Author Archives: michaeljohnneill

About michaeljohnneill

Genealogy author and speaker.

Indirect Occupational Clues in Estate Inventories

A listing of your ancestor’s personal property, if included in his estate inventory, may suggest what his occupation was. In certain areas of the United States local records will state occupations as a way of further identifying the individual. In other areas such occupations are not often stated as part of the name. In these places, items in an estate inventory may provide indirect evidence as to what an ancestral occupation was.

Records that state the occupation provide direct evidence of the occupation. Estate inventories that list items owned provide indirect evidence–because the mention of such items suggests an occupation instead of stating it directly. Indirect evidence isn’t wrong, it’s just categorizing what type of statement it is.

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Guardians Do Not Mean Both Parents are Dead

A child having a guardian does not mean that both of the child’s parents are deceased. For much of American history a guardian had to be appointed even if the father was dead and the mother was alive. A guardian could also be appointed if someone giving the child an inheritance did not want a parent (usually the father) having control over the property.

An immigrant wanting to get married under the legal age would need a guardian to sign off on the marriage even if both parents were living overseas.

Do not assume everyone with a guardian had no parents living.

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Who Is Absent?

Do you notice who is not listed in records where other family members are? In going through a series of “gossip columns” for a family in the early 20th century, I noticed that one individual’s husband rarely attended anything. I’ve made a notation about his frequent absence in my compilation of the columns.

There are other records where sometimes people who “should be listed” are not. This happens in more than the gossip columns of local newspapers. Are you making a notation of this in your analysis of the record?

Some absences mean more than others. Missing family functions may just mean there’s been some sort of disagreement, that someone is a loner, or needs time away from their spouse. Failing to appear in a city directory may mean a move, failing to appear in personal property tax rolls may mean a change in financial status (or move), etc.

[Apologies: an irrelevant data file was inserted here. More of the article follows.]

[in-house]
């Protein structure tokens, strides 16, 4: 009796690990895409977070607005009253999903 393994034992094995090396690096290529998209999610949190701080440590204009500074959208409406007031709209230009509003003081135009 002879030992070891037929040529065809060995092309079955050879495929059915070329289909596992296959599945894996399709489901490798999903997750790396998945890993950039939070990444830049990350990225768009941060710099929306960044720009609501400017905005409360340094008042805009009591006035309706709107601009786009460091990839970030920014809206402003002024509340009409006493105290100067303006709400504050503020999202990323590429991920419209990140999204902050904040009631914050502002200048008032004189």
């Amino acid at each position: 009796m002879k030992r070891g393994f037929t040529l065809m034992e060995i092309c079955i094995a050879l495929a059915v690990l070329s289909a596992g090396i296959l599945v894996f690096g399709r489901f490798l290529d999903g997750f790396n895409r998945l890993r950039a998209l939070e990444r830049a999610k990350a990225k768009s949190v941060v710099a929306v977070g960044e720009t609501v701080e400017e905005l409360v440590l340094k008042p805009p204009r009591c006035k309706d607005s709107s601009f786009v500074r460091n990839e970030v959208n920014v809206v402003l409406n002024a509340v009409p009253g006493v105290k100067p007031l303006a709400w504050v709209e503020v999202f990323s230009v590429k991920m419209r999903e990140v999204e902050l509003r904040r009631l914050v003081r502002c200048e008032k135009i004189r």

Absences matter and not just when Uncle Herman refuses to attend the annual cookout.

About Genealogy Tip of the Day

Genealogy Tip of the Day is written by Michael John Neill.

Michael has been actively involved in genealogy research since the
mid-1980s and writes and lectures on a variety of genealogy topics at a variety of levels.  Tip of the Day is meant to make readers aware of topics they didn’t know about, remind others of topi
cs about which they’ve forgotten, or suggest slightly different ways of approaching research problems.

We just want you to keep thinking and analyzing as you research.

Genealogy Tip of the Day is sponsored by GenealogyBank. They exercise no editorial control whatsoever and we thank them for their support.

Three Days off in 1858

Compare the actual date of a record with the date indicated by the database. Don’t assume the database is correct and use the actual record date where possible since it’s more accurate.

Any database can occasionally have a date incorrect. Small differences usually don’t have a huge impact on research conclusions, but sometimes they do–depending upon how “off” the incorrect date is.


And maybe doublecheck again.

Genealogy Tip of the Day is proudly sponsored by GenealogyBank. Try their “GenealogyBank Search” and see what discoveries you make.


In the Paper After Death

Newspapers can contain references to people long after they died. They can be mentioned in obituaries of their children or other family members, retrospective columns, references to their former residence or farm, etc.

Don’t assume that someone will not be in the paper after they died. 

Reunion Notices Contain More than Blood Relatives

Rampley Family Gathering, Warsaw, Illinois, 2 Sept 1932.

That reunion listing in the newspaper may contain more than blood relatives.

This 1932 reunion was for descendants of James and Elizabeth (Chaney) Rampley who died in Hancock County, Illinois, in the 1880s. Most of the individuals listed are descendants of that couple or are spouses of descendants. There are a few non-Rampleys in the mix, including a girlfriend of a descendant, the sister of James and Elizabeth’s daughter-in-law (who was the aunt of over half the attendees), another girlfriend of a descendant who is listed as “Mrs.” when she should be “Miss,” and a handful of people I can’t quite figure out, but who are not descendants or their spouses.

Reunions might not contain only “blood” relatives.

Don’t assume everyone in the listing is related to the main family. The connection may be a little less formal than that.

Newspapers Do Not Always Use Names

For a variety of reasons newspapers may not always use given names when mentioning people. This is why it is important to search for all family members, last names only (including perhaps locations),all spelling variants, etc. in an attempt to locate as many references to the person of interest as possible.

Genealogy Tip of the Day is proudly sponsored by GenealogyBank. Try their “GenealogyBank Search” and see what discoveries you make.